Louis Vuitton: Cruise 2019 works the magic in the Fondation Maeght
They are calling it fashion’s Tour de France, a month-long series of cruise collections set in storied settings and tonight Louis Vuitton staged the third leg – with an experimental yet very wearable collection.
Clearly influenced by the location – the Fondation Maeght with its unique garden of sculptures by artistic legends – Joan Miró, Alexander Calder, Anthony Caro and Barbara Hepworth, the collection broke new ground in terms of silhouette, color and attitude.
“Fabulous!” enthused Jennifer Connelly, the designer’s muse, dressed in striped pants and an electric blue baseball jacket with a fresh LV logo. “Fantastic!” said Sienna Miller, attired in a white cocktail with diamond-shaped Louis Vuitton tile.
Both Calder and Miró with their arches and curvilinear statuary echoed in the big voluminous shoulders which, however, never got too out of hand. While the dramatic new legging-meets-sneakers were ideal for walking around the gravel garden in which the show was staged. And you just know they will be huge sellers.
“I first came to this special place 20 years ago. And its unique rapport between one family and the artists they loved and got to come here has always been a huge inspiration,” explained Ghesquière post show, after posing for photos with Ruth Negga and Léa Seydoux.
He also broke new ground with some marvelous feathered jackets worn with mini cocktails and some remarkable jean jackets in the very colors for which the foundation is famous.
“I would say they are very Miami, quite acidic and rather sixties colors, which is when this place was created,” the designer told FashionNetwork.com.
In another novel move, he asked old pal Grace Coddington to create several prints and they featured cats – normal, seeing as the ex Vogue fashion director lives with a half dozen herself.
“We are great friends but she is more a cat person and I am a dog lover,” smiled Ghesquière who moved apartment recently in order to get a garden for his brown Labrador.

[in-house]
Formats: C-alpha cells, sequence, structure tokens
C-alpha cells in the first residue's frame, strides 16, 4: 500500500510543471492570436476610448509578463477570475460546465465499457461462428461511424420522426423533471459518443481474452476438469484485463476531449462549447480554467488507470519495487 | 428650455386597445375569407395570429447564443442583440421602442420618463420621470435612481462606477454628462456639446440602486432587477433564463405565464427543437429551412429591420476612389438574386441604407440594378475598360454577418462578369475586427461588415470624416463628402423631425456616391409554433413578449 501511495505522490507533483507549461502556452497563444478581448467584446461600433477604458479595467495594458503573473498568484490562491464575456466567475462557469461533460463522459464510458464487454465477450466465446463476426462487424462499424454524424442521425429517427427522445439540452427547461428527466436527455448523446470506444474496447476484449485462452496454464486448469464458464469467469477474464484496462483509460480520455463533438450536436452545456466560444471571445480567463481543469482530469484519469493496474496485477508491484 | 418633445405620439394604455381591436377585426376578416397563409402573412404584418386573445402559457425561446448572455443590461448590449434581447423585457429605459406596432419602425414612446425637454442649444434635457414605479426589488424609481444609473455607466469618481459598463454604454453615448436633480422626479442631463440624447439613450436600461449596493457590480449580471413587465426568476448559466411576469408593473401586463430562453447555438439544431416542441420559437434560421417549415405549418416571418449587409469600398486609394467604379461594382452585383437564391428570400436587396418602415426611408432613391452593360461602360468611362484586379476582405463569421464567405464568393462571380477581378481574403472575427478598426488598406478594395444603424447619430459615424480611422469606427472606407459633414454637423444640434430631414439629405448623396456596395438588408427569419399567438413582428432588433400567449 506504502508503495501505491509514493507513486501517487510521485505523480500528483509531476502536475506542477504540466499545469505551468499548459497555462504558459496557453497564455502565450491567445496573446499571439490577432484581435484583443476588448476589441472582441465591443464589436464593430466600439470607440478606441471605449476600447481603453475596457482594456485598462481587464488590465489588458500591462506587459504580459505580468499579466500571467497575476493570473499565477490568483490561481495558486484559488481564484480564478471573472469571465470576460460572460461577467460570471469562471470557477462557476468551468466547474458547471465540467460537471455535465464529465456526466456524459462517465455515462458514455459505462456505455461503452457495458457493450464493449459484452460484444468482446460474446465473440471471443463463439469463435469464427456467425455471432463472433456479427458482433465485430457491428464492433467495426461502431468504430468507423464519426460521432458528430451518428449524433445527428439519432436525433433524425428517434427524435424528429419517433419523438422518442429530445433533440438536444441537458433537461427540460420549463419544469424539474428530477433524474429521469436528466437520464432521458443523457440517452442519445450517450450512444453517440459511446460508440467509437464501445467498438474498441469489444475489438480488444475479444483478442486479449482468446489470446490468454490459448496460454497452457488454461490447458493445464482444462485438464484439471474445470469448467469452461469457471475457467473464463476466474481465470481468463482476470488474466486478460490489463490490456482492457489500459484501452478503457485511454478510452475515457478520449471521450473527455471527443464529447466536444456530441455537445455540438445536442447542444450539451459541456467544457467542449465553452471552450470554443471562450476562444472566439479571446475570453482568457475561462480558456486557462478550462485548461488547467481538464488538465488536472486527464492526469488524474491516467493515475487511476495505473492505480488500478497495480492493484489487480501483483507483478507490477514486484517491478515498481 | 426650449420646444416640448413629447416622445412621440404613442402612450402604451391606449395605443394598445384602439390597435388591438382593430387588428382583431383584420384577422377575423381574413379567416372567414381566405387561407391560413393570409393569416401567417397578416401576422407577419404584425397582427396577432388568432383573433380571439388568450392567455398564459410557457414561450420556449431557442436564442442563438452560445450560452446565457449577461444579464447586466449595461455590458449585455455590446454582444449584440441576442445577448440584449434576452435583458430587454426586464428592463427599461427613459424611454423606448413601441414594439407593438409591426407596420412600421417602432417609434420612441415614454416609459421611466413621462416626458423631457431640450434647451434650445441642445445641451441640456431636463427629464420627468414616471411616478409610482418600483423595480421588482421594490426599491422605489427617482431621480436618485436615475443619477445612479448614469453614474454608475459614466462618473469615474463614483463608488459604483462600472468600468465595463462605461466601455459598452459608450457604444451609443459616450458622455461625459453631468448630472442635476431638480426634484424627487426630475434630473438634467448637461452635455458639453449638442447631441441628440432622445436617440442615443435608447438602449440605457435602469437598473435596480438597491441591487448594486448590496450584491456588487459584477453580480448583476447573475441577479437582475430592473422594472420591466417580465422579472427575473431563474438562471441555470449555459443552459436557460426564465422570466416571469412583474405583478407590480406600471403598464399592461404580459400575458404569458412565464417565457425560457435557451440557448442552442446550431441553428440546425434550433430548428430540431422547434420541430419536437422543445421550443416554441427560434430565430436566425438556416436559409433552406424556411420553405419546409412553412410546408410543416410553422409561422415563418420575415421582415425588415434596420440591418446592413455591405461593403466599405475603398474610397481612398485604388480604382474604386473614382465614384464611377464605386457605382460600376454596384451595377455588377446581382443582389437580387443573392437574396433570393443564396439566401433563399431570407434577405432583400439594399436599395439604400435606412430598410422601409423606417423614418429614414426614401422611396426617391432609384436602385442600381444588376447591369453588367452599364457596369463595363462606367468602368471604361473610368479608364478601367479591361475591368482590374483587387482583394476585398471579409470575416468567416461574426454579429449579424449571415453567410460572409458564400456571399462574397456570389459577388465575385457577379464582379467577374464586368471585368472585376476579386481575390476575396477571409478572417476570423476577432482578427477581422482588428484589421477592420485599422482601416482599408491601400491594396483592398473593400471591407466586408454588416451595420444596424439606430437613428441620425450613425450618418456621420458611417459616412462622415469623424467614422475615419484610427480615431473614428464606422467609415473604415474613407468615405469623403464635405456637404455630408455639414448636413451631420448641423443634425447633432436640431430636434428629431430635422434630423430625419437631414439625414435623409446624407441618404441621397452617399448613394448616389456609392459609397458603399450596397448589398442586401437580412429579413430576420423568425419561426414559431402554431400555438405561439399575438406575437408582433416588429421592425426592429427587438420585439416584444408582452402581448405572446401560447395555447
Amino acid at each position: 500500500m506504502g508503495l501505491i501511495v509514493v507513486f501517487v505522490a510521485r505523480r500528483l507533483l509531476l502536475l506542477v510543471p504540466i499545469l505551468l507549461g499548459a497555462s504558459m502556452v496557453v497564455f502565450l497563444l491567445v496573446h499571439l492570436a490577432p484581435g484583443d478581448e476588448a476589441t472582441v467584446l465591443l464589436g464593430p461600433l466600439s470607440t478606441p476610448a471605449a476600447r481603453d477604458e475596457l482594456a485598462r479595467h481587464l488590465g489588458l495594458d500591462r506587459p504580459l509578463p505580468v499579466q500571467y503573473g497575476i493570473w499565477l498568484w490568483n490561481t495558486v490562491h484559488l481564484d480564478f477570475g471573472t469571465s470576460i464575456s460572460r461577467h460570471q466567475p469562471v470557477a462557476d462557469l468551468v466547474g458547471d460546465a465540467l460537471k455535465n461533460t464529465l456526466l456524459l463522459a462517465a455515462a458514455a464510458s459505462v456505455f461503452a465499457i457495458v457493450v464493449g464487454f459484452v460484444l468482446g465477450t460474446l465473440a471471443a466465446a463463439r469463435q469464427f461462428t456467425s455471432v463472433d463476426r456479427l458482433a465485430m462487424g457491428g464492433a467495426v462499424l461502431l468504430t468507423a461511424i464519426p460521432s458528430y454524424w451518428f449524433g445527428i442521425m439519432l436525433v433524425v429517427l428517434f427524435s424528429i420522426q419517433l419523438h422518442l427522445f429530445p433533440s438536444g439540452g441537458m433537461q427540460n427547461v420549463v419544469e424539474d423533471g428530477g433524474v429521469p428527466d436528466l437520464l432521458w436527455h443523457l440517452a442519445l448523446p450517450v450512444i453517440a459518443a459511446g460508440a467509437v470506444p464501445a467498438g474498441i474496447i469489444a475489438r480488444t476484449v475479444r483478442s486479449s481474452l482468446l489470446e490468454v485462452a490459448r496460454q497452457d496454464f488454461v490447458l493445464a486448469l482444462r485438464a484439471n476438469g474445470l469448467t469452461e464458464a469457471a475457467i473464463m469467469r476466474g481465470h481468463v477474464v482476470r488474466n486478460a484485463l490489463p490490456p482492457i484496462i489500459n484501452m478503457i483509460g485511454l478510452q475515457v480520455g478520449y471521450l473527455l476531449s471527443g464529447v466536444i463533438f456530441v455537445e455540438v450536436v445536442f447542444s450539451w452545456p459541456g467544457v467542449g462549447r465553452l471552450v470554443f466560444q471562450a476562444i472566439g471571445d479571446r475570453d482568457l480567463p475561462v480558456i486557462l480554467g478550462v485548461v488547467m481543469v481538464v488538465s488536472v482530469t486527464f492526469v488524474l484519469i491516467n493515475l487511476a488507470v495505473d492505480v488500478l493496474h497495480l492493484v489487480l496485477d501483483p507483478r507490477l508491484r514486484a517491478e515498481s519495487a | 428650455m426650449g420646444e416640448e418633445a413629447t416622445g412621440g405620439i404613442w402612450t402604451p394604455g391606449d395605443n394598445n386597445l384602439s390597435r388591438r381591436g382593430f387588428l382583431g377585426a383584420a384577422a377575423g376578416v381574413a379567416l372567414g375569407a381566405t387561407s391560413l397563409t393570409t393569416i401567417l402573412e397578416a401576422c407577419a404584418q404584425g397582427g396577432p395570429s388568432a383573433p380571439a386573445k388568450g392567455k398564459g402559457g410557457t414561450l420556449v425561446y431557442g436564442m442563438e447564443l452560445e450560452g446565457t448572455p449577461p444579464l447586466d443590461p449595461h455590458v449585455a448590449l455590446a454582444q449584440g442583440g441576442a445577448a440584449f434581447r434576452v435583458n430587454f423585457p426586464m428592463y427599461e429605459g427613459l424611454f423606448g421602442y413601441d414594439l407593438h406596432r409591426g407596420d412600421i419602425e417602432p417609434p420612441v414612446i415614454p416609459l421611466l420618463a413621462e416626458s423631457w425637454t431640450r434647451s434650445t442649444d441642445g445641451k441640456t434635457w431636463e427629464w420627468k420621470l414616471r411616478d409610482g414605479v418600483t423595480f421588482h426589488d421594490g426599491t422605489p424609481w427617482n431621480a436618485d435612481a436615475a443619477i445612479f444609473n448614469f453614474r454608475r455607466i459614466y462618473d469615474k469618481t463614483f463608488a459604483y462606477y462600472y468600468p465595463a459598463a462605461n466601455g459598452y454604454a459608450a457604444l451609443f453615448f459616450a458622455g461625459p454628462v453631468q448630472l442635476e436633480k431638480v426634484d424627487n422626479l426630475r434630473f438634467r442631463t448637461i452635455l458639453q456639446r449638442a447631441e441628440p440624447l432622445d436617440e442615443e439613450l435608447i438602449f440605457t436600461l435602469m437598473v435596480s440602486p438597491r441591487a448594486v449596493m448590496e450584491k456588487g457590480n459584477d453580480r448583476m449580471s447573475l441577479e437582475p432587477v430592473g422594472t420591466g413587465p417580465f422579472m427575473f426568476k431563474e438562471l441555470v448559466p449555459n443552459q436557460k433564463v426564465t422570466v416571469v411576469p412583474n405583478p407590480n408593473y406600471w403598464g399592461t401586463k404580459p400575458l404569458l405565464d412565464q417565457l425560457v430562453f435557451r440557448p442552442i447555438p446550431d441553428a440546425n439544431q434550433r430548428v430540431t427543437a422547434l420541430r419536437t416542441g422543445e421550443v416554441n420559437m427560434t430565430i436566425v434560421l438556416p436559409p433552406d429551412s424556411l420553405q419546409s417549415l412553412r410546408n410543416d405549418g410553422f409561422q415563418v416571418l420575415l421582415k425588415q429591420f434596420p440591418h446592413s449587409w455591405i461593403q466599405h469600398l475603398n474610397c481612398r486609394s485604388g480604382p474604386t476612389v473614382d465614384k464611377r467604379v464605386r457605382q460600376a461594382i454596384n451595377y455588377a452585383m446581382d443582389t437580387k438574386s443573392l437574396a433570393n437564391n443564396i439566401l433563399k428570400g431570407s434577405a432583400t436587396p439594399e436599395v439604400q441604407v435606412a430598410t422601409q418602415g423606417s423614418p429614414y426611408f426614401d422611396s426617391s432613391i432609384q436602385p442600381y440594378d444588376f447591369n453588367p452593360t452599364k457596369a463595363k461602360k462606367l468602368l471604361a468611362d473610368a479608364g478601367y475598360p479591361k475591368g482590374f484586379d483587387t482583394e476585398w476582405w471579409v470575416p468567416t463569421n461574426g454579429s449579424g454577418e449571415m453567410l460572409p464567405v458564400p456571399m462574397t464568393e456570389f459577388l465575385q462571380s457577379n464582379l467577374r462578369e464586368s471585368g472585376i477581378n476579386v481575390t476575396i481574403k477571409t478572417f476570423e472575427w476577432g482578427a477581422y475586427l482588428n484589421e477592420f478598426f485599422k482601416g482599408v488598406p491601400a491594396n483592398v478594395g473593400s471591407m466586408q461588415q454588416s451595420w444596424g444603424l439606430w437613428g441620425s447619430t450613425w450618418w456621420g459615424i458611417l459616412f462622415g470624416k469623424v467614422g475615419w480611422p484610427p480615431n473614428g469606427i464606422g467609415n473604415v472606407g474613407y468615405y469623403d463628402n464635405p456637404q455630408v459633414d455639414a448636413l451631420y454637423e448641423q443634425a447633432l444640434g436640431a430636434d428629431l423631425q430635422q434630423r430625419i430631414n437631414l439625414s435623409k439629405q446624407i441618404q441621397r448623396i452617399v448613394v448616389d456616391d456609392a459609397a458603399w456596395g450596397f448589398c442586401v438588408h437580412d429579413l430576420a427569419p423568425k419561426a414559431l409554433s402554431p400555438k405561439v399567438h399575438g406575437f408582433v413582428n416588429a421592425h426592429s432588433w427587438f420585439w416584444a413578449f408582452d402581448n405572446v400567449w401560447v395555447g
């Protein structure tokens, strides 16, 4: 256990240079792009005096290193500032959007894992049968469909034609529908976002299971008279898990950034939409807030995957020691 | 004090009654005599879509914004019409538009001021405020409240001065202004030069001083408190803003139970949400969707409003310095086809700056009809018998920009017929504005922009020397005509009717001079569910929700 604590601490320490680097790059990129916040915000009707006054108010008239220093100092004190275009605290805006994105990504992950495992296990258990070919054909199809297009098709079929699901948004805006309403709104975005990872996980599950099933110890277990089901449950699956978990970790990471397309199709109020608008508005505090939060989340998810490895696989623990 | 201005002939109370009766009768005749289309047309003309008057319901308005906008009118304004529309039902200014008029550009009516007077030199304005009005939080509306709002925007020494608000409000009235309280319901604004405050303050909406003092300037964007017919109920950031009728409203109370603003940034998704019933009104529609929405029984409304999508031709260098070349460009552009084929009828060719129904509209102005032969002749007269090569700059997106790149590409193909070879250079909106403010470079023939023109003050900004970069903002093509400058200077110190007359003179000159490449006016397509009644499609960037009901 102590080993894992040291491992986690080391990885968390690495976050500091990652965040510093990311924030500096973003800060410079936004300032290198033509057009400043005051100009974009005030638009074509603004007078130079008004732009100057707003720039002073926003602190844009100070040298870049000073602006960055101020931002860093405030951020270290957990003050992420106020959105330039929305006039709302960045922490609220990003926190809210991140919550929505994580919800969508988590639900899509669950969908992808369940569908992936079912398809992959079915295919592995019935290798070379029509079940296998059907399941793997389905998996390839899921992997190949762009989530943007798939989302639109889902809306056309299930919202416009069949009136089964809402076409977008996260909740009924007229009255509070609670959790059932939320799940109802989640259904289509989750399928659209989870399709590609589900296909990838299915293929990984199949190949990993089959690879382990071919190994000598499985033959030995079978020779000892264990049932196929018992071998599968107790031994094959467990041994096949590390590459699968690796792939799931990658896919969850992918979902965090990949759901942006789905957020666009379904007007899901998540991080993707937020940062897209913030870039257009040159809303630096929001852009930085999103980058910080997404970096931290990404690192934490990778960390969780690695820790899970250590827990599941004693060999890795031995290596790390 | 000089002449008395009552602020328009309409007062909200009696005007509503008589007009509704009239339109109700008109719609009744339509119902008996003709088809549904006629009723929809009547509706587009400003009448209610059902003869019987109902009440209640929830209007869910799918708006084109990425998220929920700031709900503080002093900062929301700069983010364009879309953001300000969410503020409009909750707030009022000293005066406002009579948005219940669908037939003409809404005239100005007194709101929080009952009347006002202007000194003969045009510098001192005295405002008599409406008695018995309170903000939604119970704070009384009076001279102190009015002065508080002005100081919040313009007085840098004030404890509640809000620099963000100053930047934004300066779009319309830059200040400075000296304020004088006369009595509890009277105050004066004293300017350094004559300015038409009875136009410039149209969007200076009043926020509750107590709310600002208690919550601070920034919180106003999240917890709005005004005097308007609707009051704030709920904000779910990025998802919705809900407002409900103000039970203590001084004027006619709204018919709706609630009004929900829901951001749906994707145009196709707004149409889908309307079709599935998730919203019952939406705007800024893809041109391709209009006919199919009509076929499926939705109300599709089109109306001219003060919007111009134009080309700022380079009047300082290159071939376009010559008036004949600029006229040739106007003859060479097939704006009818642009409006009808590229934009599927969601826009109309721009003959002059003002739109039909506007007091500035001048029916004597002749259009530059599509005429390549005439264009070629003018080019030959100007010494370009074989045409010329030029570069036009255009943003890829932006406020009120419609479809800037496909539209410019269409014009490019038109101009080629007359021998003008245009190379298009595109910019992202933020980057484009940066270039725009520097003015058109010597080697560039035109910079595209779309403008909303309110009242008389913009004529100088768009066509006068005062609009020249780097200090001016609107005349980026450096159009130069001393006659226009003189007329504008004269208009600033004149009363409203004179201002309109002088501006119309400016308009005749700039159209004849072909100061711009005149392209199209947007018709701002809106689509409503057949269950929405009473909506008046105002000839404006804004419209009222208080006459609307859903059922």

All presented with gusto inside the fabulously atmospheric Fondation Maeght – a museum famed for its sight-specific sculpture – where the cast wandered around the Joan Miró labyrinth. Ghesquière loves a twisted runway. Back in 2014, his cast marched on a light box runway, a favorite trick of the designer, whose first cruise collection for LV was in Monaco back in 2014, an aquatic collection presented on an undulating glass catwalk over a video of pebbled shorelines by artist Ange Leccia.
With Monaco, LV CEO Michael Burke introduced a novel strategy of taking Vuitton cruise on a world tour – with stops in Palm Springs, Rio, Kyoto and now St Paul de Vence.
LV cruise collections are often quite site specific too. The designer’s Rio Cruise show in 2016 referenced Brazilian football imagery in its prints, and his Kyoto show last year included Kabuki makeup, Samurai armor and Kurosawa colors.
Similarly this evening near the Côte d’Azur, one brilliant yellow, white and silver cocktail looked almost lifted from a 1953 wall ceramic by Fernand Léger in the same colors, hanging here on a garden wall.
Three nights ago, Christian Dior opened this French cruise tour on Friday with its Diorodero, a rain-drenched Mexican escaramuza-influenced show in the Great Stables of Chantilly.
The fashion pack will now move onto Arles, with a Wednesday night Gucci show, to be staged inside an ancient Roman ruin, with, unfortunately, heavy rain forecast.
“It’s funny to see the weather gods in a fight with the lords of luxury,” quipped Eugenia de la Torriente, editor-in-chief of Spanish Vogue. But they kindly kept the rain off until right after this show.
Though the season won’t end there. Koché, the red-hot label of French designer Christelle Kocher, will stage its debut cruise collection in Marseille on Monday June 19, apparently on the deck of a Mediterranean ferry.
This is proving to be a long cruise, or rather Tour de France, seeing as the debut cruise runway show was Chanel’s cruise liner epic inside the Grand Palais back on May 3.
However, given the remarkable quality of the collections so far, maybe we should call it the Tour de Force.
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